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Mill Levy Planning Information

Why is Calhan Fire Protection District (CFPD) considering placing a mill levy proposal on the November 2020 ballot?

CFPD seeks to strengthen its ability to serve and protect our community by adding firefighter/paramedics and improving the reliability of its life-saving equipment.

Is the Fire District’s call volume increasing?
Yes. CFPD’s call volume has been on the rise, increasing more than 35% over the past five years.

Are CFPD’s emergency calls primarily medical related?
About 80 percent of the Fire District’s calls are medical related, including medical emergencies, traffic accidents, trauma calls and lift assists.

How large of an area does the Fire District serve?
CFPD’s service area is about 250 square miles, including parts of both El Paso and Elbert counties. Our first responders are also responsible for providing mutual aid to neighboring fire districts over a 900-square-mile area.

How many residents are CFPD responsible for protecting?
The Fire District protects more than 5,000 residents as well as hundreds of homes, schools, churches, warehouses, wind turbines and retail properties.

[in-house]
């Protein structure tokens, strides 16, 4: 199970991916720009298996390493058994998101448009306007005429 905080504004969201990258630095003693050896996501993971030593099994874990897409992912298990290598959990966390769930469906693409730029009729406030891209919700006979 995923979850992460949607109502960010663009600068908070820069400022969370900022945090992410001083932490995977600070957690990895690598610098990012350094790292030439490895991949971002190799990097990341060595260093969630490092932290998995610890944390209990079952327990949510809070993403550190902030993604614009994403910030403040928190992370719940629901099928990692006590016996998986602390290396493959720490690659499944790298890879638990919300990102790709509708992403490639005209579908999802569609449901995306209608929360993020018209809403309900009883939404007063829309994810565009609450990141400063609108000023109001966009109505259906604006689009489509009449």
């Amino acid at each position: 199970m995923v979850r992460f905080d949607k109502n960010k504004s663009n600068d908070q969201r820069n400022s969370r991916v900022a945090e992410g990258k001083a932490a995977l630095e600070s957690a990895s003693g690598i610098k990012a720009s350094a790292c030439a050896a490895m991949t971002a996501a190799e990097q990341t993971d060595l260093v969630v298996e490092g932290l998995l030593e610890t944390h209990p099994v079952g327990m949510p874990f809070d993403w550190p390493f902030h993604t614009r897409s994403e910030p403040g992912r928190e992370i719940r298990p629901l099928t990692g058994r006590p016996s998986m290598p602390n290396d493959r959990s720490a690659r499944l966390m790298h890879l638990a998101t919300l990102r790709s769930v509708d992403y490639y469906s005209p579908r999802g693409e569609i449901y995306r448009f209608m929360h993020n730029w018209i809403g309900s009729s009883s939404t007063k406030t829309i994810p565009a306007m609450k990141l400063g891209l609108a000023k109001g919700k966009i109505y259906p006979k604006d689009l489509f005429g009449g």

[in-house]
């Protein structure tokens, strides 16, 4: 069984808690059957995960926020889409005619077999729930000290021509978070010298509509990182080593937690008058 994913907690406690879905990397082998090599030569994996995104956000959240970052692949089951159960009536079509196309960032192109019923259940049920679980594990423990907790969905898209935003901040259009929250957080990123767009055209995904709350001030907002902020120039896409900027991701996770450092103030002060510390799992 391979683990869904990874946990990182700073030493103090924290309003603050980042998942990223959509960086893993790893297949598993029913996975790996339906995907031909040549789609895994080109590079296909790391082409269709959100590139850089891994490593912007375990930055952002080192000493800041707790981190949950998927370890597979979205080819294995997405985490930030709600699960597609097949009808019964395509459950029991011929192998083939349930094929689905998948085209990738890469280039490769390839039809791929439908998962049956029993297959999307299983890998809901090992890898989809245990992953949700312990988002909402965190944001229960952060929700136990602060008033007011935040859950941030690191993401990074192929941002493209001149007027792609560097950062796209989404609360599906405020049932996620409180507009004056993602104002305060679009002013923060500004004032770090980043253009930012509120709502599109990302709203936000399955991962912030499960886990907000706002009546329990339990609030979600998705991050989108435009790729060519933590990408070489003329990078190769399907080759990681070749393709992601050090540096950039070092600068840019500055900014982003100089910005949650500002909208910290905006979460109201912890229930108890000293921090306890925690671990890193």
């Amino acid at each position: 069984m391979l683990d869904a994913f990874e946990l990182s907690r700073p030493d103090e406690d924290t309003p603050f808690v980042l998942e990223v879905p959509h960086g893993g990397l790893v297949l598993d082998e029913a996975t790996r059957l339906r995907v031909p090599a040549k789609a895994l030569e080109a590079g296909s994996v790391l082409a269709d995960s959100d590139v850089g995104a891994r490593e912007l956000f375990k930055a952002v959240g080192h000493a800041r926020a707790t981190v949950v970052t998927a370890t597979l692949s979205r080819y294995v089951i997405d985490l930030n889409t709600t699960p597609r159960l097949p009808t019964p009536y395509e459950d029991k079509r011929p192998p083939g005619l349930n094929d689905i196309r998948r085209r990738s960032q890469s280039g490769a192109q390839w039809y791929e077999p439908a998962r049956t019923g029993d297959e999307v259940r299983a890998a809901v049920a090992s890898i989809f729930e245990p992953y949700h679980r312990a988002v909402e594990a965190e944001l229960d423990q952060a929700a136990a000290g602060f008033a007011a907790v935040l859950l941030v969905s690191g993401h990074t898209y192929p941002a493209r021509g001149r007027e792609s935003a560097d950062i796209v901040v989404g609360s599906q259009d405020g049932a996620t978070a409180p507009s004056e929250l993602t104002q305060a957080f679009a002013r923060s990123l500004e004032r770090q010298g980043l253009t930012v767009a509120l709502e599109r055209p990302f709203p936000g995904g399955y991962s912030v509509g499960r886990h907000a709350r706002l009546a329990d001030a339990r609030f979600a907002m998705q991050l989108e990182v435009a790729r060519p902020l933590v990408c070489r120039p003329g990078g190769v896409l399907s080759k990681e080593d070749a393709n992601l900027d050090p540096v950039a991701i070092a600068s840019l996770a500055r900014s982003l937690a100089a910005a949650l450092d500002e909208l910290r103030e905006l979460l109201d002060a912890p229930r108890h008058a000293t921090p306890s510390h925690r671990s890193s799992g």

Why don’t we have enough firefighter/paramedics?
CFPD does not have the funds necessary to hire full-time firefighter/paramedics. There is also a national shortage of paramedics and other fire districts in the area are aggressively recruiting paramedics.

Can we simply enlist more volunteer firefighters?
Given the amount of training required to handle the complexity and quantity of our emergency calls, it is increasingly challenging to find willing, capable volunteers.

How many career firefighters does CFPD currently have in place?
CFPD has two career firefighter/EMTs. They are on duty during the day. The remainder of the District’s first responders are volunteers.

Does the Fire District currently have any firefighter/paramedics?
The Fire District has one firefighter/paramedic. She is a volunteer. Many of the medical emergencies
are addressed by the District’s firefighter/EMTs—both career and volunteer personnel.

Are there any career firefighters on duty in the evening?
No. Staffing during the evening is all volunteer.

Do most of the volunteer firefighters have full-time jobs?
Some of the volunteers are retired career firefighters, but most hold down full-time jobs during the day.

In addition to staffing needs, what other challenges does the District face?